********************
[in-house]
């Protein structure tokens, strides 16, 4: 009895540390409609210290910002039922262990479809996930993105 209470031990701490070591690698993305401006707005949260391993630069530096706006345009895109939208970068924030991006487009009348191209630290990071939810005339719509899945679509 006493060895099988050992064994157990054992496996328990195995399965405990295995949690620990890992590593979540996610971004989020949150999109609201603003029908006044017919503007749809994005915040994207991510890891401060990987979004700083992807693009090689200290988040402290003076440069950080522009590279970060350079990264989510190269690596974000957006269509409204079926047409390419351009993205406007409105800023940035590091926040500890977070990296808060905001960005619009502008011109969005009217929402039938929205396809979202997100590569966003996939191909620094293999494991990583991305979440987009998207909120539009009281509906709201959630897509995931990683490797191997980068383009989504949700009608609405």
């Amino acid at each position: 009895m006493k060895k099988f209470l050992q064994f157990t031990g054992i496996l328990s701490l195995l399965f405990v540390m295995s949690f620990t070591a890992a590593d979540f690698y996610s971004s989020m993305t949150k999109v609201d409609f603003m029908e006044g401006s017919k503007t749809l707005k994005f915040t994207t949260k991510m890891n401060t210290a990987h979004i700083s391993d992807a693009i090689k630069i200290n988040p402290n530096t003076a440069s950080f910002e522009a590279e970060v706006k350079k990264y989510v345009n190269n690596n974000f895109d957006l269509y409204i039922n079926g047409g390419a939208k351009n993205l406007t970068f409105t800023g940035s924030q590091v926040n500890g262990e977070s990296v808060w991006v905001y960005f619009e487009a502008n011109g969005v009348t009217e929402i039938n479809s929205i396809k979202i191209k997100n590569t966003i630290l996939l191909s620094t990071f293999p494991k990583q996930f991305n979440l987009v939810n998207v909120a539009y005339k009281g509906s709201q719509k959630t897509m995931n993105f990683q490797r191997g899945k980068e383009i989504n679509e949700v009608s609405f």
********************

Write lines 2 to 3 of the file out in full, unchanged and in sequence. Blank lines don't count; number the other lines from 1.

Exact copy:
């Protein structure tokens, strides 16, 4: 009895540390409609210290910002039922262990479809996930993105 209470031990701490070591690698993305401006707005949260391993630069530096706006345009895109939208970068924030991006487009009348191209630290990071939810005339719509899945679509 006493060895099988050992064994157990054992496996328990195995399965405990295995949690620990890992590593979540996610971004989020949150999109609201603003029908006044017919503007749809994005915040994207991510890891401060990987979004700083992807693009090689200290988040402290003076440069950080522009590279970060350079990264989510190269690596974000957006269509409204079926047409390419351009993205406007409105800023940035590091926040500890977070990296808060905001960005619009502008011109969005009217929402039938929205396809979202997100590569966003996939191909620094293999494991990583991305979440987009998207909120539009009281509906709201959630897509995931990683490797191997980068383009989504949700009608609405």
């Amino acid at each position: 009895m006493k060895k099988f209470l050992q064994f157990t031990g054992i496996l328990s701490l195995l399965f405990v540390m295995s949690f620990t070591a890992a590593d979540f690698y996610s971004s989020m993305t949150k999109v609201d409609f603003m029908e006044g401006s017919k503007t749809l707005k994005f915040t994207t949260k991510m890891n401060t210290a990987h979004i700083s391993d992807a693009i090689k630069i200290n988040p402290n530096t003076a440069s950080f910002e522009a590279e970060v706006k350079k990264y989510v345009n190269n690596n974000f895109d957006l269509y409204i039922n079926g047409g390419a939208k351009n993205l406007t970068f409105t800023g940035s924030q590091v926040n500890g262990e977070s990296v808060w991006v905001y960005f619009e487009a502008n011109g969005v009348t009217e929402i039938n479809s929205i396809k979202i191209k997100n590569t966003i630290l996939l191909s620094t990071f293999p494991k990583q996930f991305n979440l987009v939810n998207v909120a539009y005339k009281g509906s709201q719509k959630t897509m995931n993105f990683q490797r191997g899945k980068e383009i989504n679509e949700v009608s609405f």